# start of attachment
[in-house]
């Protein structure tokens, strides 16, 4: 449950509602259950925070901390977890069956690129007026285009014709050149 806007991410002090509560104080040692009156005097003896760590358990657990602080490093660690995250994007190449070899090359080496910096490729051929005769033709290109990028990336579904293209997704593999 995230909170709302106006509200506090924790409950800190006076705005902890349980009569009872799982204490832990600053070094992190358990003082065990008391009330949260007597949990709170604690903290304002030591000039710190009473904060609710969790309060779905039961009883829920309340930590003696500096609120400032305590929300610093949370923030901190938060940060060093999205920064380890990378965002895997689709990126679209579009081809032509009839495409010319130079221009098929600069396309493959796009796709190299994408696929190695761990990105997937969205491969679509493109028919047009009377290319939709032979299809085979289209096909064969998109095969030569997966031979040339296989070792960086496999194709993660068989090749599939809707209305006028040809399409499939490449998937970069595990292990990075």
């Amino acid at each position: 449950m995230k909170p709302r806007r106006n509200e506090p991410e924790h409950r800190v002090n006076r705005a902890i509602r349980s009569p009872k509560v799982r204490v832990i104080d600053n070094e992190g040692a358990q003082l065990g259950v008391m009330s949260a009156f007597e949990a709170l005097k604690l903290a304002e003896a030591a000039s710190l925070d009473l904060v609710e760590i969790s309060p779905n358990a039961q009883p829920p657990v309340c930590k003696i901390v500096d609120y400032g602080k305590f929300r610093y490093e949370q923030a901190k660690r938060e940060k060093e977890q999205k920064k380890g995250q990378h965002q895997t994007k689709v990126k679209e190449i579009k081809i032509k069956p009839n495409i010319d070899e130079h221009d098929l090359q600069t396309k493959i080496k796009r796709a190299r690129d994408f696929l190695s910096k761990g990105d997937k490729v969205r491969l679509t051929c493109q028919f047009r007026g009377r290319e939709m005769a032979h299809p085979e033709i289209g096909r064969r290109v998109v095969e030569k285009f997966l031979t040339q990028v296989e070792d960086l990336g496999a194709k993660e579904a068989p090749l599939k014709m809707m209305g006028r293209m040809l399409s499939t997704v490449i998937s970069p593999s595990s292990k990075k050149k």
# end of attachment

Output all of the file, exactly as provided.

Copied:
[in-house]
């Protein structure tokens, strides 16, 4: 449950509602259950925070901390977890069956690129007026285009014709050149 806007991410002090509560104080040692009156005097003896760590358990657990602080490093660690995250994007190449070899090359080496910096490729051929005769033709290109990028990336579904293209997704593999 995230909170709302106006509200506090924790409950800190006076705005902890349980009569009872799982204490832990600053070094992190358990003082065990008391009330949260007597949990709170604690903290304002030591000039710190009473904060609710969790309060779905039961009883829920309340930590003696500096609120400032305590929300610093949370923030901190938060940060060093999205920064380890990378965002895997689709990126679209579009081809032509009839495409010319130079221009098929600069396309493959796009796709190299994408696929190695761990990105997937969205491969679509493109028919047009009377290319939709032979299809085979289209096909064969998109095969030569997966031979040339296989070792960086496999194709993660068989090749599939809707209305006028040809399409499939490449998937970069595990292990990075």
């Amino acid at each position: 449950m995230k909170p709302r806007r106006n509200e506090p991410e924790h409950r800190v002090n006076r705005a902890i509602r349980s009569p009872k509560v799982r204490v832990i104080d600053n070094e992190g040692a358990q003082l065990g259950v008391m009330s949260a009156f007597e949990a709170l005097k604690l903290a304002e003896a030591a000039s710190l925070d009473l904060v609710e760590i969790s309060p779905n358990a039961q009883p829920p657990v309340c930590k003696i901390v500096d609120y400032g602080k305590f929300r610093y490093e949370q923030a901190k660690r938060e940060k060093e977890q999205k920064k380890g995250q990378h965002q895997t994007k689709v990126k679209e190449i579009k081809i032509k069956p009839n495409i010319d070899e130079h221009d098929l090359q600069t396309k493959i080496k796009r796709a190299r690129d994408f696929l190695s910096k761990g990105d997937k490729v969205r491969l679509t051929c493109q028919f047009r007026g009377r290319e939709m005769a032979h299809p085979e033709i289209g096909r064969r290109v998109v095969e030569k285009f997966l031979t040339q990028v296989e070792d960086l990336g496999a194709k993660e579904a068989p090749l599939k014709m809707m209305g006028r293209m040809l399409s499939t997704v490449i998937s970069p593999s595990s292990k990075k050149k």